Members of the JAK/STAT proteins are expressed and regulated during development in the mammalian forebrain

Claudio De-Fraja, Luciano Conti, Lorenzo Magrassi, Stefano Govoni, Elena Cattaneo

Research output: Contribution to journalArticle

Abstract

The presence and activation of members of the Janus Kinases/Signal Transducers and Activator of Transcription proteins in response to specific cytokines is currently the focus of intense investigation in the hematopoietic system. Although some evidence suggests that cytokines might play an important role in brain development and brain pathologies, very limited information is available on the presence of the JAK/STAT proteins in the Central Nervous System. Here we provide Western blot and immunohystochemistry data on the presence of Jak2 in vivo in the immature brain, its expression being greater in early stages of the embryonic life and gradually diminishing towards adulthood. Conversely, Jak1 was found expressed at a lower level compared to Jak2 and not modulated during brain maturation. Western blot data also show that specific members of the STAT family, the cytoplasmic substrates of the Janus Kinases, are present in vivo and that the extent of their expression is modulated differently at various stages. In particular, Stat6 protein levels were markedly attenuated at advanced stages of differentiation, as well as in the adult brain, with respect to early embryonic life. On the contrary, Stat3 levels did not vary. Analysis of Stat1 and Sta5 proteins showed a more complex expression pattern. These data indicate that members of the JAK/STAT proteins are present and modulated in vivo in the embryonic and postnatal brain, therefore supporting their role in the modulation of gene expression during the different stages of brain maturation.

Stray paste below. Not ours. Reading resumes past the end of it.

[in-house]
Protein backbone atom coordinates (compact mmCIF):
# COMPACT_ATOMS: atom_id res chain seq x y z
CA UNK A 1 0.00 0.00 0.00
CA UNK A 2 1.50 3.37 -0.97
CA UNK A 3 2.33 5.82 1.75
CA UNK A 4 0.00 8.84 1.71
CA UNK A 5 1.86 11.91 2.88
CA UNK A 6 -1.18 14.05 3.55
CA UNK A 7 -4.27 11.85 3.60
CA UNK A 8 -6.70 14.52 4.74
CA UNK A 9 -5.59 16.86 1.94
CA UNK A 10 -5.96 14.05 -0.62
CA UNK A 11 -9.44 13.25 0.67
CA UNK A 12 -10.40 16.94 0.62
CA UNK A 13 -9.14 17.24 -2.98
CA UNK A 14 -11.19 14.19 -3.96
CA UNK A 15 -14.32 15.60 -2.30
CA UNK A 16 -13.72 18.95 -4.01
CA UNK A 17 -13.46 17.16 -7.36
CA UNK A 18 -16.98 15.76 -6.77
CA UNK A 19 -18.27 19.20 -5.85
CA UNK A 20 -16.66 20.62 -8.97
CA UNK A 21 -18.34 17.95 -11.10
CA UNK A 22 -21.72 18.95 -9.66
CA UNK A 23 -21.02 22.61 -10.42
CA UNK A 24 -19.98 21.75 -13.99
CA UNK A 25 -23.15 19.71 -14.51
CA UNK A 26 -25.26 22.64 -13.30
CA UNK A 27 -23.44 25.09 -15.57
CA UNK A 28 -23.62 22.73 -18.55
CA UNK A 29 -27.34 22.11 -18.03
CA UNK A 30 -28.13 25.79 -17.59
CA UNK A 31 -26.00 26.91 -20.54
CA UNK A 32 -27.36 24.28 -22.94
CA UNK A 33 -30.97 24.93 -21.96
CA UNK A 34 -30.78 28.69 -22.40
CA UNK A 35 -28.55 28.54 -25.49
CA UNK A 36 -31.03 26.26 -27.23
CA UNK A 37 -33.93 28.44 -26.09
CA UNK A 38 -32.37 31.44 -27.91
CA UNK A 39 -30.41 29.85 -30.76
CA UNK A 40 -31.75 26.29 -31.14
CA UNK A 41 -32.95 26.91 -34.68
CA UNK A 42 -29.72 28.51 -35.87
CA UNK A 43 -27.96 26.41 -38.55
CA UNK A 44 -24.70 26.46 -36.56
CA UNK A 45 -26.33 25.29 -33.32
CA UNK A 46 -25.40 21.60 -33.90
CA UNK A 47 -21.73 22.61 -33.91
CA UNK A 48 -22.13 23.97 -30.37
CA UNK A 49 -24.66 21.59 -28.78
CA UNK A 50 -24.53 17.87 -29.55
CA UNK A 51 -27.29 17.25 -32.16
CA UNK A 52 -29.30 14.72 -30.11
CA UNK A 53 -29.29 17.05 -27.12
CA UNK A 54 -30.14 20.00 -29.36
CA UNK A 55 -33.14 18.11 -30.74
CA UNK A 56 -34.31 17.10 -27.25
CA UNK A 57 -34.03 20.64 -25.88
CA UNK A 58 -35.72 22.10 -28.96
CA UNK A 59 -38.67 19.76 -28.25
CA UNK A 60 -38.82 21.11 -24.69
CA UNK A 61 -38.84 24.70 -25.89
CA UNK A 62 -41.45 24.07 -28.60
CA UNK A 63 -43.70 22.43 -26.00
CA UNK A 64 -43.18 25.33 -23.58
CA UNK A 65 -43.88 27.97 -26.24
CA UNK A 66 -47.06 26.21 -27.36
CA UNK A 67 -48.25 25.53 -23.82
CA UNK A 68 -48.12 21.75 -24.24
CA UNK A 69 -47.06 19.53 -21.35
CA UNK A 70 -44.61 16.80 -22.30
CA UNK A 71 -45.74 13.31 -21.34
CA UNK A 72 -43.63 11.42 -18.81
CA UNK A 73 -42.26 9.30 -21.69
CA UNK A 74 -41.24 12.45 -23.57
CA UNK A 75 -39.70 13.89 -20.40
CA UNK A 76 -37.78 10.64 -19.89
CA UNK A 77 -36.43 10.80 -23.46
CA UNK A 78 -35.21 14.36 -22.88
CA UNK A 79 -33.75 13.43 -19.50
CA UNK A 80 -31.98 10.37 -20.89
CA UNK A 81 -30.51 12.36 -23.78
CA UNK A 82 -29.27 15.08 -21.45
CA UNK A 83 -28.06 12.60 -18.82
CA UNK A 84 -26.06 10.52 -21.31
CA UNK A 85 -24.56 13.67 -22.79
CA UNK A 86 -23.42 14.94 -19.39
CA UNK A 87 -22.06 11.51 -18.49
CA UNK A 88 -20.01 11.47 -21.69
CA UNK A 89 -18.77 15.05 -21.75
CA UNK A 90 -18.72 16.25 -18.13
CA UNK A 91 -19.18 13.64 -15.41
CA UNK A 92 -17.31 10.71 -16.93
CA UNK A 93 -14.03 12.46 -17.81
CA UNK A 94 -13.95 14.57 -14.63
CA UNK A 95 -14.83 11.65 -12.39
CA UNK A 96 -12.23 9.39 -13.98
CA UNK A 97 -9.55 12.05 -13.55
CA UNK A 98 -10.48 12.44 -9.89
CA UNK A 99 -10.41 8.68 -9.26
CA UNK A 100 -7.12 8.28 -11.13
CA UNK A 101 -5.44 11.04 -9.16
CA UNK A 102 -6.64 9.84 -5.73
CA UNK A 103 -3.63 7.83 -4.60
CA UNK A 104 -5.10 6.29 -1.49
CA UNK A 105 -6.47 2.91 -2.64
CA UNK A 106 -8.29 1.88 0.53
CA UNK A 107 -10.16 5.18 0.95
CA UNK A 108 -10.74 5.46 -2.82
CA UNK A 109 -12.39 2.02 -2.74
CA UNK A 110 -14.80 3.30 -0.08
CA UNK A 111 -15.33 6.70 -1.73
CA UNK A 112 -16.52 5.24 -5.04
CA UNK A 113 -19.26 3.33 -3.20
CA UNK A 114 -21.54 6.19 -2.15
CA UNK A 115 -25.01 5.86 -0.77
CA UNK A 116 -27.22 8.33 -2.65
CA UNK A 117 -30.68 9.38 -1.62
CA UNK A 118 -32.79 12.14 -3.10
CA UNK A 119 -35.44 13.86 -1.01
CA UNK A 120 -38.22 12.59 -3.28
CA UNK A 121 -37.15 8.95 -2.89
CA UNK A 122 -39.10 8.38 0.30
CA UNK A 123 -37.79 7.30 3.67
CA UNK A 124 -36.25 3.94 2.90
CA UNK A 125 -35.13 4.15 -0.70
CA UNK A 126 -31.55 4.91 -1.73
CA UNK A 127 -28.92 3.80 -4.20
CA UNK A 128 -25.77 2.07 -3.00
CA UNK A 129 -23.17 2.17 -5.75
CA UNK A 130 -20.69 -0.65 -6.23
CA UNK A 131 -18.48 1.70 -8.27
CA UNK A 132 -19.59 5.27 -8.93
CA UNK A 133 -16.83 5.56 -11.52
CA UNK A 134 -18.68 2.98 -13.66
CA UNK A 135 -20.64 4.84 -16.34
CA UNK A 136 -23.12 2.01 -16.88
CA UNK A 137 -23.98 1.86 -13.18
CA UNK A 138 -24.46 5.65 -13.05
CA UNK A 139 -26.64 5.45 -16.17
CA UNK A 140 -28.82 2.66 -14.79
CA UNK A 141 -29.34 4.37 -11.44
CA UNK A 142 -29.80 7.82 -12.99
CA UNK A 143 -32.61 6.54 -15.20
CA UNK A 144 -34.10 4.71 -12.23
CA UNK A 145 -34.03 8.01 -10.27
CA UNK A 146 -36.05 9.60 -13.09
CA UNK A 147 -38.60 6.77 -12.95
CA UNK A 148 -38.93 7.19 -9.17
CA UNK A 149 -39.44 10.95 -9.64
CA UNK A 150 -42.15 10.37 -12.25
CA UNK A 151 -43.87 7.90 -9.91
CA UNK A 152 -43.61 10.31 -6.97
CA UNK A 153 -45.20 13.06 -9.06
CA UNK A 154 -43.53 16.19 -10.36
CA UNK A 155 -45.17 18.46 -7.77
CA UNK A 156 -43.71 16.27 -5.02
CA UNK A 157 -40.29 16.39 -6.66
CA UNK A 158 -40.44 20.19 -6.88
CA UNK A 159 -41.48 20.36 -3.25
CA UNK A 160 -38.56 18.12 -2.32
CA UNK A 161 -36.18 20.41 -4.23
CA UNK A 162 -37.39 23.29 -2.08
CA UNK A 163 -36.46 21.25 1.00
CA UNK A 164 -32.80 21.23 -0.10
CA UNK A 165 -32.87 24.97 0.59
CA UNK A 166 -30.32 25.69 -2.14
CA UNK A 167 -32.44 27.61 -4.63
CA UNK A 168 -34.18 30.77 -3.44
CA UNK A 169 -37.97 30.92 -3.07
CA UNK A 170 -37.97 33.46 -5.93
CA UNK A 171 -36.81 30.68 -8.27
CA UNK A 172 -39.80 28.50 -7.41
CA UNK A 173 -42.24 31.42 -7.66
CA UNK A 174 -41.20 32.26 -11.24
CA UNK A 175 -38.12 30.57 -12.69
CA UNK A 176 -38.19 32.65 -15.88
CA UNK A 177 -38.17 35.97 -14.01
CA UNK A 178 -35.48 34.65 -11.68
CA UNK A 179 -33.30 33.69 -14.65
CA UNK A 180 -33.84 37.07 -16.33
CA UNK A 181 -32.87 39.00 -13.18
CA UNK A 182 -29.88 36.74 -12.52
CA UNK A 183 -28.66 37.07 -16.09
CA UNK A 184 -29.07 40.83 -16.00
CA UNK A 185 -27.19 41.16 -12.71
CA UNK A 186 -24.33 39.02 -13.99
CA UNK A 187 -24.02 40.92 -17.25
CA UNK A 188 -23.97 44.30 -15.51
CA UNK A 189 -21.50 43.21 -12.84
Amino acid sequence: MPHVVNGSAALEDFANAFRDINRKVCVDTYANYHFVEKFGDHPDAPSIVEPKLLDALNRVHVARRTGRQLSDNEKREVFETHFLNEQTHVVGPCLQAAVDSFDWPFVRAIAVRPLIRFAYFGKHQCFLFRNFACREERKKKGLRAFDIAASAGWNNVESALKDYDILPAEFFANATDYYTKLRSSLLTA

Original languageEnglish
Pages (from-to)320-330
Number of pages11
JournalJournal of Neuroscience Research
Volume54
Issue number3
DOIs
Publication statusPublished - Nov 1 1998

Keywords

  • CNS
  • Differentiation
  • Signal transduction

ASJC Scopus subject areas

  • Neuroscience(all)

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